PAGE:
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"He was really fragile by the end, but his spirit and feistiness can be heard throughout the album. The body may have been fading, but he never did."
——Phil Ramone, Album Producer
REMEMBERING RAY'S GENIUS
Legendary Musician's Final Album Features Duets with Norah Jones, Elton John, Willie Nelson, More
The late Ray Charles’ final album, Genius Loves Company, the first for Concord Records in its partnership with Starbucks Entertainment’s Hear Music, didn’t start out that way. But, with his death June 10, the disc now serves as a fitting epitaph to the musical legend and Rock and Roll Hall of Fame member.

The record, hitting stores next Tuesday (8/31), is Charles’ first-ever album of duets. Produced by multiple Grammy winner Phil Ramone and Concord EVP John Burk, it includes Charles and an all-star cast of collaborators, recorded in his historic L.A. studio and completed just two months before his passing.

His partners include a who’s-who of pop, R&B, country, blues and soul artists, befitting a man who shattered genre expectations, including Elton John, Norah Jones, Diana Krall, B.B. King, Van Morrison, Willie Nelson, Bonnie Raitt, Natalie Cole, James Taylor, Johnny Mathis, Gladys Knight and Michael McDonald.

"I had been a fan of Ray forever," says Burk, who initiated the project. "He’s had such a far-reaching influence on other singers, I thought a duets album was a natural."

"He crossed all the lines, and that’s what we wanted to show by the selection of artists," adds Ramone, who previously worked with Charles on several occasions, including a duet with Billy Joel. "He was really fragile by the end, but his spirit and feistiness can be heard throughout the album. The body may have been fading, but he never did."

Charles collaborated on his own songs, "Here We Go Again" (Jones), "You Don’t Know Me" (Krall) and "Did I Ever Cross Your Mind" (Raitt), as well as standards like "It Was a Very Good Year" (Nelson), "Fever" (Cole) and "Somewhere Over the Rainbow" (Mathis). He also sang songs associated with his partners, like Elton’s "Sorry Seems to be the Hardest Word" and Morrison’s "Crazy Love."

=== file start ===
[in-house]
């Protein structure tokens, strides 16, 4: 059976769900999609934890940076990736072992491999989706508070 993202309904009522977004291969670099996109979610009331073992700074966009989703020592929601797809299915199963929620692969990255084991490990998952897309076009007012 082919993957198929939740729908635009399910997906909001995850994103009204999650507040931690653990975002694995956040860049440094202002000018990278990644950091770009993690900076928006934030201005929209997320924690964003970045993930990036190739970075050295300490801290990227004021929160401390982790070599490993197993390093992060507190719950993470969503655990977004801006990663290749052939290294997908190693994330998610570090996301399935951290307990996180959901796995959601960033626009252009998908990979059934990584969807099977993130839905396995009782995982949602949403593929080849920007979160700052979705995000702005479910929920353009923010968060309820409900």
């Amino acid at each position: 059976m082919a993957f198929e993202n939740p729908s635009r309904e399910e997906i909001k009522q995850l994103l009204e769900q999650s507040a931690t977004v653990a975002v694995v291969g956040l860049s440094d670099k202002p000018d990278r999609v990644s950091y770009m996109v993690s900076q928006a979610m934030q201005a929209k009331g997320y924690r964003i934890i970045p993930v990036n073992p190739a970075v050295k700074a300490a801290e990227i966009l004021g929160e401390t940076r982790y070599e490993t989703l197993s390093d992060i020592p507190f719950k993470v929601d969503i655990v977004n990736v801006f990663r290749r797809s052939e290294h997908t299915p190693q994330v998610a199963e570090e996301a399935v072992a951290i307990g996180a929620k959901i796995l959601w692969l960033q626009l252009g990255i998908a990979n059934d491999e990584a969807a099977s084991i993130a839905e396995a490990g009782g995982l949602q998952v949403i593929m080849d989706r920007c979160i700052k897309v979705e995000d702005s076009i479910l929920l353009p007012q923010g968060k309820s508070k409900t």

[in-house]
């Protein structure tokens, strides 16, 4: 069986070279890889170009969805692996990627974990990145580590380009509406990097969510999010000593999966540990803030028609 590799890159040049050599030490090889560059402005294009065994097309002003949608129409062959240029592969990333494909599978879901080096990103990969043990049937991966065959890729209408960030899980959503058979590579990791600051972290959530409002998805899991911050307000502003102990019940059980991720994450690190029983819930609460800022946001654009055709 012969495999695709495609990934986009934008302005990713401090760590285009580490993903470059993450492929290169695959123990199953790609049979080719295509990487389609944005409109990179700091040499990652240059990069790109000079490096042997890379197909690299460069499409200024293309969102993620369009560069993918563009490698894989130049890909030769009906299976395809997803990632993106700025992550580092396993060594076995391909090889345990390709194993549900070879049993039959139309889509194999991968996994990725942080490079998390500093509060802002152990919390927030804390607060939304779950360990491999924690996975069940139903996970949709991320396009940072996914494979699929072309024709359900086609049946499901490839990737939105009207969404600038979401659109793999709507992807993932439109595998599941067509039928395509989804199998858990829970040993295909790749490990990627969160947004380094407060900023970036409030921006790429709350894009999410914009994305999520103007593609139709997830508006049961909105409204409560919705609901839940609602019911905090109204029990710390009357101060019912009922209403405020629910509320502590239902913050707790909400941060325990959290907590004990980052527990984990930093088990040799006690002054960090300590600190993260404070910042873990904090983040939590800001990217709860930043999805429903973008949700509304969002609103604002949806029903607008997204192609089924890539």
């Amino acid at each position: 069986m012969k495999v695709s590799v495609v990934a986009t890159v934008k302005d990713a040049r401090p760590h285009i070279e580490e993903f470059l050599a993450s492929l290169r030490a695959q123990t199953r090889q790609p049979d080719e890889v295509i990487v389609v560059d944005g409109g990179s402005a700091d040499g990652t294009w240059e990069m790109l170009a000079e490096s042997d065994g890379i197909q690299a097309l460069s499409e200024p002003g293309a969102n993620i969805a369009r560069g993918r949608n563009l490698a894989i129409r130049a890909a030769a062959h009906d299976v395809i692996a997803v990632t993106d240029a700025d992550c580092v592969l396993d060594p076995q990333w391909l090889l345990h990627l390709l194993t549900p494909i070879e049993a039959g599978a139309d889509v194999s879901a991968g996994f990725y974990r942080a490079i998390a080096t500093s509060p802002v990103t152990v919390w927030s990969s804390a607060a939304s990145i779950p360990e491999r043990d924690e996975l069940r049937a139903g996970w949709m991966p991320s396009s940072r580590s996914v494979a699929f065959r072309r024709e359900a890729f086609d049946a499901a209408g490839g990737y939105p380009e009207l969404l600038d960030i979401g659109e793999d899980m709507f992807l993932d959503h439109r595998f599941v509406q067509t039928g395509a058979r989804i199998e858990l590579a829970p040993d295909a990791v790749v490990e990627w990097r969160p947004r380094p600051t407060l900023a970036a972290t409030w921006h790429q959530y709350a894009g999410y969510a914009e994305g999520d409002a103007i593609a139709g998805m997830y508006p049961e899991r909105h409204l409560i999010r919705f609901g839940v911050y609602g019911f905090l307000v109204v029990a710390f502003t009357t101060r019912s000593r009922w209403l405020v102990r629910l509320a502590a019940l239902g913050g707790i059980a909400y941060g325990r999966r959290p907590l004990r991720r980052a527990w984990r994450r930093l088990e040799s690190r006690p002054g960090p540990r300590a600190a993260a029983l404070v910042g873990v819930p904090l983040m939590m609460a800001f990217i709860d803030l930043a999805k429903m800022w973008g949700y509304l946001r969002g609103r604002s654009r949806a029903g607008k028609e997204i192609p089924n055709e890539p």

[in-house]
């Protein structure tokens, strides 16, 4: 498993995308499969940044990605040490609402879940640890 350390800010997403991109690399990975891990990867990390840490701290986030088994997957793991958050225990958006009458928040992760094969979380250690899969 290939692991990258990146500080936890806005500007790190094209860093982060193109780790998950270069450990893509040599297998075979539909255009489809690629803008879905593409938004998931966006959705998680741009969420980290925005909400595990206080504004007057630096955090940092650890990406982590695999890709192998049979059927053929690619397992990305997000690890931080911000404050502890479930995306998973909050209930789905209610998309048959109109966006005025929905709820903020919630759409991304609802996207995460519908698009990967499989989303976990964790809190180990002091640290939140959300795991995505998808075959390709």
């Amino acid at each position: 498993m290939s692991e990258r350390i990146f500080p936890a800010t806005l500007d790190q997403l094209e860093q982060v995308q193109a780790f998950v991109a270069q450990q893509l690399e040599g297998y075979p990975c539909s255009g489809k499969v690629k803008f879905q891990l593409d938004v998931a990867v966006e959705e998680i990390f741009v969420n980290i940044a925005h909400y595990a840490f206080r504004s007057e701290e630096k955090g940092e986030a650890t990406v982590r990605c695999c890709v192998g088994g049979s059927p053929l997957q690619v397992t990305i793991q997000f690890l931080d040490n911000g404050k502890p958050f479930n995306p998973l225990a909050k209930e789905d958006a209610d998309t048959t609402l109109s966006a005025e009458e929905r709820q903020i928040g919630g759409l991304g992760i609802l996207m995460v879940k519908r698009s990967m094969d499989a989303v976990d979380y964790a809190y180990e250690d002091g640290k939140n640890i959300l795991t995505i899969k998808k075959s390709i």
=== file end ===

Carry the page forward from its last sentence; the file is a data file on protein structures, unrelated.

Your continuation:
"He’s more than a musician or a singer," explains Ramone. "He’s an arranger. He thinks about all the other parts. And that interaction was something special. When the fear factor, the love factor and the musical factor all come together, you can’t ask for more."

"It wasn’t intended to be a career capper, but by the end, Ray seemed to select songs that addressed his legacy, like ‘Sinner’s Prayer’ and ‘Heaven Help Us All’," said Burk. "He was making a statement, and this record became very important to him. In the same way he was determined to get through life without depending on anybody, he was equally set on finishing this album and giving his all."

While the label has no singles rights, several tracks, including the Jones and Krall, have been airing on jazz, smooth jazz, American traditional and even some Triple AAA stations. The album will also be sold at more than 4,000  Starbucks locations around the country through their Hear Music label.

"Ray’s greatest gift was his ability to make you feel what he was singing and communicating the human experience, the emotion, of a song," concludes Burk. "When you can capture that, you have a record that means something, that touches people. And I think we accomplished that."

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